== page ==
The European Commission is warning Britain's Parliament that voting against Brexit taking effect without a withdrawal deal in place isn't enough and lawmakers must approve the deal, too
11:39PM ( 2 hours ago )
Senate GOP effort on Trump border wall seems to fall short
A late Republican effort to prevent President Donald Trump from an awkward Senate defeat over his declaration of a national emergency at the Mexican border seems to be collapsing
11:08PM ( 2 hours ago )
Musher's journey from feeding sled dogs to winning Iditarod
As a young boy with a passion for sled dog racing, Pete Kaiser started out feeding the animals for a competitor before going on to win the Iditarod Trail Sled Dog Race this year
10:42PM ( 3 hours ago )
AP Online National News
Report: Power lines sparked massive Southern California fire
Fire investigators say one of the largest fires in California history was sparked by Southern California Edison power lines that came into contact during high winds
9:00PM ( 4 hours ago )
Attorney: Brothers regret role in alleged Smollett scheme
The attorney for two brothers accused of helping stage an attack on "Empire" actor Jussie Smollett in downtown Chicago says the men regret their involvement
8:56PM ( 4 hours ago )
Experts doubt turbulence caused crash of cargo jet in Texas
Aviation experts say they doubt turbulence could have brought down a cargo jet that crashed into a Texas bay in February, speculating that human error or a massive malfunction are more likely culprits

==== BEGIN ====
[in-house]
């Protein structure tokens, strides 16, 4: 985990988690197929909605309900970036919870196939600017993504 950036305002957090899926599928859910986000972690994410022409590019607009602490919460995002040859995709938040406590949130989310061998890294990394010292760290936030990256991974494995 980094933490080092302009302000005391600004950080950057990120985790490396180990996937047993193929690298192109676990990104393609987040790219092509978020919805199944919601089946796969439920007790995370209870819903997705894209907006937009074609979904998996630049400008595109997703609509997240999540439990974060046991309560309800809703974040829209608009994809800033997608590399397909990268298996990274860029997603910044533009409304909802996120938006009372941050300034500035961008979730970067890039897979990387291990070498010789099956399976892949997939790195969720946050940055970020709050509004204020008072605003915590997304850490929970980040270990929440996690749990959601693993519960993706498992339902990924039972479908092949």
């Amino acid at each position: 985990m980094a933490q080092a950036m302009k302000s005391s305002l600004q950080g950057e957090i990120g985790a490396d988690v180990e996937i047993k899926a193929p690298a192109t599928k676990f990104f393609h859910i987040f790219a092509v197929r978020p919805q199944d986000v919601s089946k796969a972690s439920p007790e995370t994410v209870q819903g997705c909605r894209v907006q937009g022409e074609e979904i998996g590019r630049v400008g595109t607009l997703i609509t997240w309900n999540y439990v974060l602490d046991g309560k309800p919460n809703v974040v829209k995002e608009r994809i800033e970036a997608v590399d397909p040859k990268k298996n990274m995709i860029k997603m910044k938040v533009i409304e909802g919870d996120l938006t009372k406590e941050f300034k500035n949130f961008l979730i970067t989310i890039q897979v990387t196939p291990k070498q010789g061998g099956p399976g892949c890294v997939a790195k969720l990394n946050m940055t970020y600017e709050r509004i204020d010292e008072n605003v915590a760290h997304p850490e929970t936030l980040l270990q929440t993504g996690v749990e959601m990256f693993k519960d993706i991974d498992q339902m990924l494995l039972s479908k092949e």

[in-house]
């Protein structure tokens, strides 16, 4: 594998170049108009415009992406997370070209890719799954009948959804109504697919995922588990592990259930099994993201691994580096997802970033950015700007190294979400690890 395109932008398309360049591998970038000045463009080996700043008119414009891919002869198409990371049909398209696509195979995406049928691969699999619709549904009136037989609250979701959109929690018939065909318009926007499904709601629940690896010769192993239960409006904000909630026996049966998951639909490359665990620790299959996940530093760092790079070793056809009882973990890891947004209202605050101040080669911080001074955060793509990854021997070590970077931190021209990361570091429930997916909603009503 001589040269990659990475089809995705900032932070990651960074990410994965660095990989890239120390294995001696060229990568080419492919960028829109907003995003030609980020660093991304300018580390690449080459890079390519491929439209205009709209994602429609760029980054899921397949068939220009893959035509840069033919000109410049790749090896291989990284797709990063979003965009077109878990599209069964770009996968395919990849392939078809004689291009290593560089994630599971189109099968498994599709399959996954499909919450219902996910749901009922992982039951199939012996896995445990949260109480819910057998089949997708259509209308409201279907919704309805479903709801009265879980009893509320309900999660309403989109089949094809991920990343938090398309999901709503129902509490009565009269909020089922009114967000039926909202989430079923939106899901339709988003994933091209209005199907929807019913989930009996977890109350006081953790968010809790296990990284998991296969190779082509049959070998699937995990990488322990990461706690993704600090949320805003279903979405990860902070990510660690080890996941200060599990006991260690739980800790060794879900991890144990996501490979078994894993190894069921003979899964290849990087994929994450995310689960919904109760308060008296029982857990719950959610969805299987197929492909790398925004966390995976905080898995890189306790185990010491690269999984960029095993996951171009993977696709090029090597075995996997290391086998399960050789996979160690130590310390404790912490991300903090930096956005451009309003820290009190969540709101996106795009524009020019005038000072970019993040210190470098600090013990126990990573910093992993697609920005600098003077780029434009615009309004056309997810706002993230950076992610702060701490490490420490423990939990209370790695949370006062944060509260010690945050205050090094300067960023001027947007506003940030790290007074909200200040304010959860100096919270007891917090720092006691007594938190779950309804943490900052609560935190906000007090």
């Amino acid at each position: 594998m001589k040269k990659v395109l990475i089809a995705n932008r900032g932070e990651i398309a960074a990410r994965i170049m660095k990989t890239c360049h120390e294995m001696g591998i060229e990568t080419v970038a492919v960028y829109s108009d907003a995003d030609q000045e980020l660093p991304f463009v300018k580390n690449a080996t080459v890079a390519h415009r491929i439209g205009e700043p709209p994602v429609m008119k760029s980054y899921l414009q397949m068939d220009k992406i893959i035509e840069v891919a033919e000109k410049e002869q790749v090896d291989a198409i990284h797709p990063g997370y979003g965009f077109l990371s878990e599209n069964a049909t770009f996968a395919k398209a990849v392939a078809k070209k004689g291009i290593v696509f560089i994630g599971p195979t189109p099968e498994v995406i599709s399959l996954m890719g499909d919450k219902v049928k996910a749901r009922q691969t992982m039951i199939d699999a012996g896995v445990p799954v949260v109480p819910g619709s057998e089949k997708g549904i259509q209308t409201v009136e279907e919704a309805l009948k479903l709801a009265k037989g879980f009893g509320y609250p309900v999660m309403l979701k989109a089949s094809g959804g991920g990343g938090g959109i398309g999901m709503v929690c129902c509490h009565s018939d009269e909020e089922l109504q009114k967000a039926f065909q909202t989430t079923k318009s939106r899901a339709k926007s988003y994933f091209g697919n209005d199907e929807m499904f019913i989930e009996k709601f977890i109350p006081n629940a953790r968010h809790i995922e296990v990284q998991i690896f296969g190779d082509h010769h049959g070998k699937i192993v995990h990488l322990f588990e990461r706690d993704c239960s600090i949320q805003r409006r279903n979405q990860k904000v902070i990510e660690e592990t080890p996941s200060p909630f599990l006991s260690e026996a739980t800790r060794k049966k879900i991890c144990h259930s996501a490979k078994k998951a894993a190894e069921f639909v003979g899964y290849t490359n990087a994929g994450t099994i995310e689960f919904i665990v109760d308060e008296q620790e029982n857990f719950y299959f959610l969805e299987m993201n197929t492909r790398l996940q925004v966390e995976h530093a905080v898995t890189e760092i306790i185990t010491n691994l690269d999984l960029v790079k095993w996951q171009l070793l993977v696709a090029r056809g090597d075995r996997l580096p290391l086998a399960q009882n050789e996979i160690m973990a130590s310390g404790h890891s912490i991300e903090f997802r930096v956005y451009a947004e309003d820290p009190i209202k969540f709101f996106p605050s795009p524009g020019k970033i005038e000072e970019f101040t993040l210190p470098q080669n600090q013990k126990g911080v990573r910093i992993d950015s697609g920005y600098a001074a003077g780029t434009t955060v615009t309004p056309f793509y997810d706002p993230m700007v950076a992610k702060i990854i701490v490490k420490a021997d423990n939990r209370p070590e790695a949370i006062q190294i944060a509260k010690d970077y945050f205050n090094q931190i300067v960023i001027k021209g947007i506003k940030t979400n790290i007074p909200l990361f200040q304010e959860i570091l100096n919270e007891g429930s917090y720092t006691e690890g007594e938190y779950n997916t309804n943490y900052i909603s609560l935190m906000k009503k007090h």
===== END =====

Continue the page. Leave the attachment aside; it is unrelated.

6:47PM ( 7 hours ago )
Top U.S. News short headlines
Colorado's 'bomb cyclone' storm barrels toward Midwest
National Guard troops were using specialized vehicles with tank-like treads to rescue stranded drivers in Colorado in the wake of a massive late-winter storm that is expected to unleash heavy rain and snow on the Midwest plains on Thursday
1:38AM ( 16 minutes ago )
Boeing's newest plane becomes its biggest headache
Boeing's newest version of its best-selling airliner ever has turned into its biggest headache
1:33AM ( 21 minutes ago )
R. Kelly's sex videos have circulated nationwide for years
Sex videos like those that have been integral to the criminal cases against R. Kelly have been circulating across the nation for years
1:09AM ( 45 minutes ago )
Judge to be assigned to Jussie Smollett's case at hearing
A judge is expected to be assigned to Jussie Smollett's disorderly conduct case when the 'Empire' actor returns to court Thursday
12:42AM ( 1 hour ago )
Brazil wonders why after school shooters kill 8, themselves
A Sao Paulo suburb prepares to bury its dead and look for reasons why two masked former students armed with a hand gun, knives, axes and crossbows killed five teenagers and two adults at a school before killing themselves as police closed in
12:26AM ( 1 hour ago )